… as I’ve dubbed my new scheduling technique (which by the way is unstoppable).
So we had an all-hands group meeting last week during which The Schedule needed to be discussed. I’d let people know that I wanted to try working with the schedule in a new way.
Cards are great for tasks (done in the style of Story Cards from Extreme Programming), but for a good planning discussion, we needed a calendar reference. I just printed out a stack of week calendars from iCal and laid them out on the conference table in a long strip.
Then I grabbed the task cards for each person in the team and got them to talk about each card in turn, what the dependencies were, how long they might take to do and finally got them to put the card on the big calendar within the week it might get done.
We focussed on better accuracy for the coming week or two and let things get a little less formal further out. We’ll come back to this exercise every couple of weeks to maintain a sense of where things are and what people need to keep moving forward.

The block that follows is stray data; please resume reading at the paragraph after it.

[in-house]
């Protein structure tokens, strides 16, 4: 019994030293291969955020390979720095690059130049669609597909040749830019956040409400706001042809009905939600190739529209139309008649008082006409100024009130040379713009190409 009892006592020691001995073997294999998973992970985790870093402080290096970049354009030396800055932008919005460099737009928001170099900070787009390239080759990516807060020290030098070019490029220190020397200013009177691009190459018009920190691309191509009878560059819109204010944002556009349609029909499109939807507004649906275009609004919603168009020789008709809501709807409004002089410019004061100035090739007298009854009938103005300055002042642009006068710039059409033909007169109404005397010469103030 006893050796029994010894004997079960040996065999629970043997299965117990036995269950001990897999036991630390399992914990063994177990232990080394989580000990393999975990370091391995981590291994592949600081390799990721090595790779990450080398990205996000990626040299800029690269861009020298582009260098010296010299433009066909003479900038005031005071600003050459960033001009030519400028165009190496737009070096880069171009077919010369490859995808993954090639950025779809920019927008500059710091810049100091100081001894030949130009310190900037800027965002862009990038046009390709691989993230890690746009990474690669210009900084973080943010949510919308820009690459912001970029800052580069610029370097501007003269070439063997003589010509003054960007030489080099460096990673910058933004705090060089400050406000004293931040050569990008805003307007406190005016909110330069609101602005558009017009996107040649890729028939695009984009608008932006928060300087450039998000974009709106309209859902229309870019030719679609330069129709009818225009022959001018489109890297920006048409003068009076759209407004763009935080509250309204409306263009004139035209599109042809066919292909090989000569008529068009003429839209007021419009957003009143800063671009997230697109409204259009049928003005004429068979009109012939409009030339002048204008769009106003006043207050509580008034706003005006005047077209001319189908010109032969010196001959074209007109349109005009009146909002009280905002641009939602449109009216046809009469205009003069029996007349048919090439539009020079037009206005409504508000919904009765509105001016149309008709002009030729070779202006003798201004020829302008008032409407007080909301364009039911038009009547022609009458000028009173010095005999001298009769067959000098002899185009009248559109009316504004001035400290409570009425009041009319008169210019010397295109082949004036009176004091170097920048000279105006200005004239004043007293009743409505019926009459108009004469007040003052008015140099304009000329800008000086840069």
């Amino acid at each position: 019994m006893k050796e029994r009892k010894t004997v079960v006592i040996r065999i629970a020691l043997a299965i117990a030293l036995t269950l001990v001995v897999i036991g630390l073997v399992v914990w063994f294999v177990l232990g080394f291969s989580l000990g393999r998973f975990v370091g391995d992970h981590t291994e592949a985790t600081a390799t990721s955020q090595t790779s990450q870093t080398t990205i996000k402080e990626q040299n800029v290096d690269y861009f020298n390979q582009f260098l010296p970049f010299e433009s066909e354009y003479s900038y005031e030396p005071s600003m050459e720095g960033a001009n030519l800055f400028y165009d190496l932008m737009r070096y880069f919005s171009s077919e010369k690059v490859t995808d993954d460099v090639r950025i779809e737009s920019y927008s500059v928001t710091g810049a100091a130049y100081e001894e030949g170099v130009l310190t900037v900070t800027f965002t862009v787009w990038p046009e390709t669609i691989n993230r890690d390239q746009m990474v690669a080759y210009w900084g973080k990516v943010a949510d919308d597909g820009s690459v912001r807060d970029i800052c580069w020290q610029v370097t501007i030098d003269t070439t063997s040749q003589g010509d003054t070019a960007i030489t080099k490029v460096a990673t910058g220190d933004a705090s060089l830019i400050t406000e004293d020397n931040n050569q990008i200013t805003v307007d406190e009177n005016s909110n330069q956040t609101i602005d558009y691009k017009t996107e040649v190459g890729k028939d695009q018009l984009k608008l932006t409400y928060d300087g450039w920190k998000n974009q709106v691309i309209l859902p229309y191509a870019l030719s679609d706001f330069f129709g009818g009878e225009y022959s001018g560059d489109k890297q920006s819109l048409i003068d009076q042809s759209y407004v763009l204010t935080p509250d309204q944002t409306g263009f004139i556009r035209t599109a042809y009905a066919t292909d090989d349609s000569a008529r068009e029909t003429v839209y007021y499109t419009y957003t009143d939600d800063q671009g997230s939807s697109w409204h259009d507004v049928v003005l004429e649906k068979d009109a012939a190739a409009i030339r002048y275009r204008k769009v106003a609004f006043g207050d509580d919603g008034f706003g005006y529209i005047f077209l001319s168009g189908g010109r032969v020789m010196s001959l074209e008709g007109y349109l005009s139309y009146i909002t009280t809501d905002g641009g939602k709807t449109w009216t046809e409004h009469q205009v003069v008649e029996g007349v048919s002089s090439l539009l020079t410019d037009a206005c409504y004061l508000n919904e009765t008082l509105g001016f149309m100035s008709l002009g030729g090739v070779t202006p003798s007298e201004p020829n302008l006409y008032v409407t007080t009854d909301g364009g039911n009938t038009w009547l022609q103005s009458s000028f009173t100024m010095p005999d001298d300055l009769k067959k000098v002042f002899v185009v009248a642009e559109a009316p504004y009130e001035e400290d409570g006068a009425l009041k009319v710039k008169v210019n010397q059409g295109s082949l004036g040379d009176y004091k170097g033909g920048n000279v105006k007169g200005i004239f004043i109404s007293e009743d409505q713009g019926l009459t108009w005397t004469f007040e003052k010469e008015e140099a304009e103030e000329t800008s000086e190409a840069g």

Some Preliminary Results
- People seemed to enjoy walking around and handling the schedule better than working with a printed Gantt
- When a task is wrong (too fine, too coarse, just wrong) on The Beautiful Gantt Chart (TBGC) it’s annoying, necessitating a negotiation with the project manager, scribbling on TBGC, later updates to the project file, regenerate TBGC, etc… By contrast, when a task card is wrong you get the satisfaction of tearing in two yourself and then rewriting the canonical card yourself. Much more satisfying.
- Once the whole thing was done I needed to capture the layout… quickly accomplished by spending five minutes writing the week’s date on each card so I know where to put them next time.
Now, I need to work out how to send things to people. Might just type out a list, might put stuff in Basecamp… Optimal solution is really just to photocopy the cards and hand the photocopies out.
Have to do this sometime today, so I’ll let folk know what I do. I should have snapped a picture of the big calendar. Next time.